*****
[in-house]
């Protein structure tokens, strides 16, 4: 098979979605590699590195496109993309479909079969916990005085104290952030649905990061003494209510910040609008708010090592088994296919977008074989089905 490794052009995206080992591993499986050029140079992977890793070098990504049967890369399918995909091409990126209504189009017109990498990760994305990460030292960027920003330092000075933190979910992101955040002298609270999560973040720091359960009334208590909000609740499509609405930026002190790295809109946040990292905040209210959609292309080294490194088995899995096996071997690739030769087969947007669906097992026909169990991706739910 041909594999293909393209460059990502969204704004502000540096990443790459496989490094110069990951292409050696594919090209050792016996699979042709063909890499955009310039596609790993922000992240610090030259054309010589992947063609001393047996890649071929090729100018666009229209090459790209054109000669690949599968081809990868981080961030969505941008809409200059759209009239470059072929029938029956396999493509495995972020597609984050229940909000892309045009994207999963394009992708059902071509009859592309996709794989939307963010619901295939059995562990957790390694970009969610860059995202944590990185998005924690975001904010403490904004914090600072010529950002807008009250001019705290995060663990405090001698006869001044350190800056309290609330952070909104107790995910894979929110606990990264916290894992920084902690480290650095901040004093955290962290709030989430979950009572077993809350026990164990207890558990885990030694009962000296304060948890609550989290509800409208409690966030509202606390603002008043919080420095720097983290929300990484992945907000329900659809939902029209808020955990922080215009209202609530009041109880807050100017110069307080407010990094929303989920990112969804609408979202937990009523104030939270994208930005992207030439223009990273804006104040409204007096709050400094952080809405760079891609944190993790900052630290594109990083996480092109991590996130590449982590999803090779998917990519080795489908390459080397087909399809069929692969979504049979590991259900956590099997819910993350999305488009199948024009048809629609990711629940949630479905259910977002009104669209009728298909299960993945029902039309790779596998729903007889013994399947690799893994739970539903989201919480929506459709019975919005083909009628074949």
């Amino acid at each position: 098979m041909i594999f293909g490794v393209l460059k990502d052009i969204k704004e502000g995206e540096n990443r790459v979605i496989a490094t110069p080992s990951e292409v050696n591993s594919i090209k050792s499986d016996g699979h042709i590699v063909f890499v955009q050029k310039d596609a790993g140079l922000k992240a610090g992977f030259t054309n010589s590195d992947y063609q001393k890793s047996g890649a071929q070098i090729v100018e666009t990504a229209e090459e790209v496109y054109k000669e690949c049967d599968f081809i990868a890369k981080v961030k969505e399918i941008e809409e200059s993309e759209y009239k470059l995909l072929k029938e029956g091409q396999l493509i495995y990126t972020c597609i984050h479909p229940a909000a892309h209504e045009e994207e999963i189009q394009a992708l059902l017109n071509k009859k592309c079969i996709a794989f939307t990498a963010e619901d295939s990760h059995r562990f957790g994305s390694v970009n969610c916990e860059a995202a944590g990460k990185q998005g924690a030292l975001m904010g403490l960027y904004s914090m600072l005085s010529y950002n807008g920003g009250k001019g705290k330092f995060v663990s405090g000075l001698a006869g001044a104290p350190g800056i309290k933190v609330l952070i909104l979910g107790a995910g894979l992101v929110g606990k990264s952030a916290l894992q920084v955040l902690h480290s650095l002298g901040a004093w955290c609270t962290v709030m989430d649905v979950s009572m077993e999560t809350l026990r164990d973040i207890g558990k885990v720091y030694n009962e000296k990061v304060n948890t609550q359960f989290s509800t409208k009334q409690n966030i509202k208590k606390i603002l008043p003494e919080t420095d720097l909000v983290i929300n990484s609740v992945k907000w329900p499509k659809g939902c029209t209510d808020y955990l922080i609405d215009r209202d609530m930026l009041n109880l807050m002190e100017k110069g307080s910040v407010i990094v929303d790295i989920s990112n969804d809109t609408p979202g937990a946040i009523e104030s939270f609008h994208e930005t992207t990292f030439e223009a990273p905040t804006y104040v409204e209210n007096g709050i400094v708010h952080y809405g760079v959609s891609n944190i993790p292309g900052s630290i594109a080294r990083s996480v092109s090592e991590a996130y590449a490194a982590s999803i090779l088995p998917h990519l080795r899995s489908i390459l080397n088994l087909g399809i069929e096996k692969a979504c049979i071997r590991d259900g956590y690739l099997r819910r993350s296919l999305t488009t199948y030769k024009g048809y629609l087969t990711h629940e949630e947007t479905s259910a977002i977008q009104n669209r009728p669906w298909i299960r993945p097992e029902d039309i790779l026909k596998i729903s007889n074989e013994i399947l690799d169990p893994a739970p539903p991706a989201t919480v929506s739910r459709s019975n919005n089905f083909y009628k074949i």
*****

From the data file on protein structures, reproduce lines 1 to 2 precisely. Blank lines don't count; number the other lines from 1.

[in-house]
């Protein structure tokens, strides 16, 4: 098979979605590699590195496109993309479909079969916990005085104290952030649905990061003494209510910040609008708010090592088994296919977008074989089905 490794052009995206080992591993499986050029140079992977890793070098990504049967890369399918995909091409990126209504189009017109990498990760994305990460030292960027920003330092000075933190979910992101955040002298609270999560973040720091359960009334208590909000609740499509609405930026002190790295809109946040990292905040209210959609292309080294490194088995899995096996071997690739030769087969947007669906097992026909169990991706739910 041909594999293909393209460059990502969204704004502000540096990443790459496989490094110069990951292409050696594919090209050792016996699979042709063909890499955009310039596609790993922000992240610090030259054309010589992947063609001393047996890649071929090729100018666009229209090459790209054109000669690949599968081809990868981080961030969505941008809409200059759209009239470059072929029938029956396999493509495995972020597609984050229940909000892309045009994207999963394009992708059902071509009859592309996709794989939307963010619901295939059995562990957790390694970009969610860059995202944590990185998005924690975001904010403490904004914090600072010529950002807008009250001019705290995060663990405090001698006869001044350190800056309290609330952070909104107790995910894979929110606990990264916290894992920084902690480290650095901040004093955290962290709030989430979950009572077993809350026990164990207890558990885990030694009962000296304060948890609550989290509800409208409690966030509202606390603002008043919080420095720097983290929300990484992945907000329900659809939902029209808020955990922080215009209202609530009041109880807050100017110069307080407010990094929303989920990112969804609408979202937990009523104030939270994208930005992207030439223009990273804006104040409204007096709050400094952080809405760079891609944190993790900052630290594109990083996480092109991590996130590449982590999803090779998917990519080795489908390459080397087909399809069929692969979504049979590991259900956590099997819910993350999305488009199948024009048809629609990711629940949630479905259910977002009104669209009728298909299960993945029902039309790779596998729903007889013994399947690799893994739970539903989201919480929506459709019975919005083909009628074949």